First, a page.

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Visualize Differential Expansion

Discussion in 'Luthier's Corner' started by Bruce Johnson, Dec 18, 2017.


  1. Bruce Johnson

    Bruce Johnson Commercial User

    Feb 4, 2011
    Fillmore, CA
    Professional Luthier
    Check this out. This is a textbook example of Differential Expansion; what happens when two different materials glued together expand at different rates.

    IMG_5381B.
    This is an unfinished walnut veneer pickguard for one of my AMB-2 Scroll Basses. It's an optional feature that I offer on my all-walnut model AMB-2. This is a spare pickguard that I made up back in the spring, and has been sitting in a cabinet. It's made from a sheet of 1/16" Garolite plastic laminate, with 1/64" plain (non-paper backed) walnut veneer epoxied on to it using West Systems epoxy.

    IMG_5382B.
    We've had really dry weather here in the past few weeks, with the outside humidity sometimes down below 5%. Right now, it's "up to" 13% here in my shop. I happened to notice this in the cabinet and thought it was amusing.

    This is a pure example of differential expansion at work. The walnut has expanded just a little bit more than the Garolite, but over that distance, the difference in expansion rates adds up, and results in the uniform curve.

    Notice that all the expansion is along the grain of the walnut. There's almost none across the grain. Also, it's curious that it bowed convex. That means that the walnut has expanded more than the Garolite. I would have thought that the walnut would be shrinking in the dry weather. Huh?

    Regardless, the epoxy bond must be good, because there's no bubbles or buckling of the veneer. And it's not really a problem. With one finger, I can push it down flat. This pickguard is still good and useable. I'll be watching it to see if it flattens out as the humidity gets back in the normal range (35-50% around here).

    IMG_5383B.
    This does make you think about the perils of joining dissimilar materials. You know, like soft necks and hard fingerboards.....
     
    b3e, nouroog, reverendrally and 2 others like this.
  2. Scoops

    Scoops Why do we use base 10 when we only have 8 fingers Supporting Member Commercial User

    Oct 22, 2013
    Sugar Creek, Wisc
    I am me
    Ok, so your laminates are thin with respect to the laminating we do with say necks, bodies, and wings

    My question is, would the differential expansion be reduced by the thickness of the material used.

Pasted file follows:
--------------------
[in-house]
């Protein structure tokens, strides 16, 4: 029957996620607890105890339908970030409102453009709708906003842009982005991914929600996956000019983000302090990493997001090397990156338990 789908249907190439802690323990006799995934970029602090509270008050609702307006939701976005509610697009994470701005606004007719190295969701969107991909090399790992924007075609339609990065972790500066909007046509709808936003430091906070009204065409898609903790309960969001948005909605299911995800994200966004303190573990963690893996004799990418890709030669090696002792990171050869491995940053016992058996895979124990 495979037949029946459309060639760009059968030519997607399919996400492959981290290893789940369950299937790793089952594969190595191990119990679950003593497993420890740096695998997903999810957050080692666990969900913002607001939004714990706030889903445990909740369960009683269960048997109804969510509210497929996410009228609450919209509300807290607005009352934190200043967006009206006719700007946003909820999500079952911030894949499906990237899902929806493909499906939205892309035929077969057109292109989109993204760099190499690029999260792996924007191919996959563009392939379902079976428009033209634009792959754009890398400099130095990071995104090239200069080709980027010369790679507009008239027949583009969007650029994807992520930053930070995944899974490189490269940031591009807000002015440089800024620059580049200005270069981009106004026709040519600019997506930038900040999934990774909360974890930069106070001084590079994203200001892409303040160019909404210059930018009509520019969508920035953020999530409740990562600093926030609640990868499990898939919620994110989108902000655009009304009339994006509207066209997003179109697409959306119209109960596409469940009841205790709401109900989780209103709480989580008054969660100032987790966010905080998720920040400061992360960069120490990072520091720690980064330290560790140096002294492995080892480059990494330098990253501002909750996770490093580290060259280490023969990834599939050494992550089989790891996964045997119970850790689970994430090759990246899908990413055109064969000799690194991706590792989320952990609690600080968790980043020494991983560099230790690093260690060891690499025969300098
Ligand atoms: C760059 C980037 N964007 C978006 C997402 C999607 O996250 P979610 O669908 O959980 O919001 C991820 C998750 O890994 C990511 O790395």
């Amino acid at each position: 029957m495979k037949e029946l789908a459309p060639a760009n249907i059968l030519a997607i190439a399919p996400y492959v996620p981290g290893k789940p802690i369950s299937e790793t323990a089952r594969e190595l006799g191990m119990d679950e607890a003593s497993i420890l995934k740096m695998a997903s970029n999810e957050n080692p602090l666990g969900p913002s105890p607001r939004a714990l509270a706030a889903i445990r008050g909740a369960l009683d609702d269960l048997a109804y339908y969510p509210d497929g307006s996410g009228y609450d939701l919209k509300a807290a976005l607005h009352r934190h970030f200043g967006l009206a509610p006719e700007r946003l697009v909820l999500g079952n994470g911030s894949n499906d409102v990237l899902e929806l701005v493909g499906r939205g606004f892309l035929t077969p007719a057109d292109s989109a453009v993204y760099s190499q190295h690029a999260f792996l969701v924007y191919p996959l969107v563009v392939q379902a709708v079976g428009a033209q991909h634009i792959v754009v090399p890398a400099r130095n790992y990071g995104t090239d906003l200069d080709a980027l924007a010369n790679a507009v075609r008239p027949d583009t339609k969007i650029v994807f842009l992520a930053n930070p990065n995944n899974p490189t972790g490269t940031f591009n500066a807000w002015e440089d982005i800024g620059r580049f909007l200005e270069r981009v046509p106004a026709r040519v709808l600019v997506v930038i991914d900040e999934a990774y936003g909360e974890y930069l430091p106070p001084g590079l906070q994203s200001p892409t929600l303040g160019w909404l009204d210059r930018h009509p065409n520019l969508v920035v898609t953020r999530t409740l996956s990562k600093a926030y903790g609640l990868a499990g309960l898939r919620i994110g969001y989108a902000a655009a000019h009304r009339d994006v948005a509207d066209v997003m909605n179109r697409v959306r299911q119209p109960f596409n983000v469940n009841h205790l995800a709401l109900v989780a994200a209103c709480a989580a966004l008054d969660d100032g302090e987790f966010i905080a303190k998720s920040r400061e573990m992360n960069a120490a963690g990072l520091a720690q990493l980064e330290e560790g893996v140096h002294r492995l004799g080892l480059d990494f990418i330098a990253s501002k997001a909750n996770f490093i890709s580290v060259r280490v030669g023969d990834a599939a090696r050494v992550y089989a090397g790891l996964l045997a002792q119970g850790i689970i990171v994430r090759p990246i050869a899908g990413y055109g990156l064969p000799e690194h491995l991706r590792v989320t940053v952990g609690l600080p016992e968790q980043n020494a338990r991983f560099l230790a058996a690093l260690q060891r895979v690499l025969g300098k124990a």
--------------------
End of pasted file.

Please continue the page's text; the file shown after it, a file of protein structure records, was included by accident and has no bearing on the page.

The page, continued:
Said another way, would we see the same bowing effect with the materials you are using if we were to use 1/2 inch material? 1 inch material?

    My guess is yes, but then how much?

    I can't imagine it would be as dramatic
     
  3. chinjazz

    chinjazz Supporting Member

    Sep 11, 2002
    Atlantic Beach, FL

    Very interesting topic...

    When I needed to harvest off pieces of top material for my peg head (from scraps of a rough body cut), some pieces came off looking like this - after letting them sit for a few days. Some pieces didn't flex due to grain orientation, size of the piece... There's most likely a math formula to figure this out, but I'd rather not try finding that this early in the morning...

    myDiffExp.

    Here we have bottom to top Swamp Ash, Wenge and Maple. This piece has been in this shape for a while. I kept it out of curiosity. For necks, mass and density I would think plays into how much they move. With all the other factors added to that, moisture of the wood(s), glue strength and rate it can flex, truss rods and stiffening bars. Thanks for posting this topic :)
     
    b3e and T_Bone_TL like this.
  4. T_Bone_TL

    T_Bone_TL

    Jan 10, 2013
    NW Mass/SW VT
    I'd infer (based on what I know, or think I know, of wood movement) that the plastic may be shrinking, at a rate similar to the across the grain shrinkage of the walnut, while the long-grain of the walnut is barely moving - rather than long-grain expansion of the walnut. Never-the-less, an excellent post. Some plastics do absorb a surprising amount of water (which is a royal pain in a high-vacuum system...)

    A good scrap project is the differential shrinkage demonstrator - a long strip that's laminated to a "strip" built up of cross-grain material to match its size. With a bit of mounting and calibration, you can read the humidity by where it points. A short strip will show it, but the longer, the more dramatic the movement.
     
    Last edited: Dec 19, 2017
    chinjazz likes this.

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